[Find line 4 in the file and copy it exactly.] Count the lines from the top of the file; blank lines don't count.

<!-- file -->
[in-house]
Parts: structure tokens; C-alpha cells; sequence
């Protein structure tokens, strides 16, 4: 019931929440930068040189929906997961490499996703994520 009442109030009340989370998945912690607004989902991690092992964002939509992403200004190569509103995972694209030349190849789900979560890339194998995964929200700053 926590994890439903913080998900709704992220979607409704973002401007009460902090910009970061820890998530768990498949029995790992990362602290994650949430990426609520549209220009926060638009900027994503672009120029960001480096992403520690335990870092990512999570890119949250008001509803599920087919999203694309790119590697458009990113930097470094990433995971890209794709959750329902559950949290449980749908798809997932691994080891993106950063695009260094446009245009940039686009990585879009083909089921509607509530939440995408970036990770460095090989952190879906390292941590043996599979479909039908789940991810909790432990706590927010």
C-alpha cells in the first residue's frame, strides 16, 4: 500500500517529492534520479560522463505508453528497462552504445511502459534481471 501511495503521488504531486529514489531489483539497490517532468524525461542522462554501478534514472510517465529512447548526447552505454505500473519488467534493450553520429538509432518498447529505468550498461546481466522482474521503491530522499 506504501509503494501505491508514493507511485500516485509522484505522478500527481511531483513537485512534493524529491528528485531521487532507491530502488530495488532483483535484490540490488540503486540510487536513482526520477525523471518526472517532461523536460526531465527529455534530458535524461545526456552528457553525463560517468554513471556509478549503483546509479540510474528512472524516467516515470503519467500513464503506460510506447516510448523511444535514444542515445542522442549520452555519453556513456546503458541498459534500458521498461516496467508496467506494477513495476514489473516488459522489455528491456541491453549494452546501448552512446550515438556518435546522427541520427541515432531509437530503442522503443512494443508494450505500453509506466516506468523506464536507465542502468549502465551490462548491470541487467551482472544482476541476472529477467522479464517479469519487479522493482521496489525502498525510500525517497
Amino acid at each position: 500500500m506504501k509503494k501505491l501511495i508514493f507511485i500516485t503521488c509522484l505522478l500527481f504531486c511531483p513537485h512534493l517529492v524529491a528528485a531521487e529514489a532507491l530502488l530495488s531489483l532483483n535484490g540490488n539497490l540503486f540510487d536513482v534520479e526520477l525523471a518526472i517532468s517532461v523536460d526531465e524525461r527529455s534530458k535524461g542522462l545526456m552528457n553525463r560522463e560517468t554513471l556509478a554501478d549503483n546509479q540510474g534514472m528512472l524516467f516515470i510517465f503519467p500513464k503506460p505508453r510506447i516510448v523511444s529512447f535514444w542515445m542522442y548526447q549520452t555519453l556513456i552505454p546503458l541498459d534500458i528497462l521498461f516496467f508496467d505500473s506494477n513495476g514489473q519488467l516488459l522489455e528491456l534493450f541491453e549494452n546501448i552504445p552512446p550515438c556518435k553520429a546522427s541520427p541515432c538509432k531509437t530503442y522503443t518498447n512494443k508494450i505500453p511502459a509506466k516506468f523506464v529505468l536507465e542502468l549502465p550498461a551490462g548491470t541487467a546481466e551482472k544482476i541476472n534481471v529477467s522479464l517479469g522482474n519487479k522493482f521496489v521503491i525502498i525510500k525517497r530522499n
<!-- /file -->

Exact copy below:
C-alpha cells in the first residue's frame, strides 16, 4: 500500500517529492534520479560522463505508453528497462552504445511502459534481471 501511495503521488504531486529514489531489483539497490517532468524525461542522462554501478534514472510517465529512447548526447552505454505500473519488467534493450553520429538509432518498447529505468550498461546481466522482474521503491530522499 506504501509503494501505491508514493507511485500516485509522484505522478500527481511531483513537485512534493524529491528528485531521487532507491530502488530495488532483483535484490540490488540503486540510487536513482526520477525523471518526472517532461523536460526531465527529455534530458535524461545526456552528457553525463560517468554513471556509478549503483546509479540510474528512472524516467516515470503519467500513464503506460510506447516510448523511444535514444542515445542522442549520452555519453556513456546503458541498459534500458521498461516496467508496467506494477513495476514489473516488459522489455528491456541491453549494452546501448552512446550515438556518435546522427541520427541515432531509437530503442522503443512494443508494450505500453509506466516506468523506464536507465542502468549502465551490462548491470541487467551482472544482476541476472529477467522479464517479469519487479522493482521496489525502498525510500525517497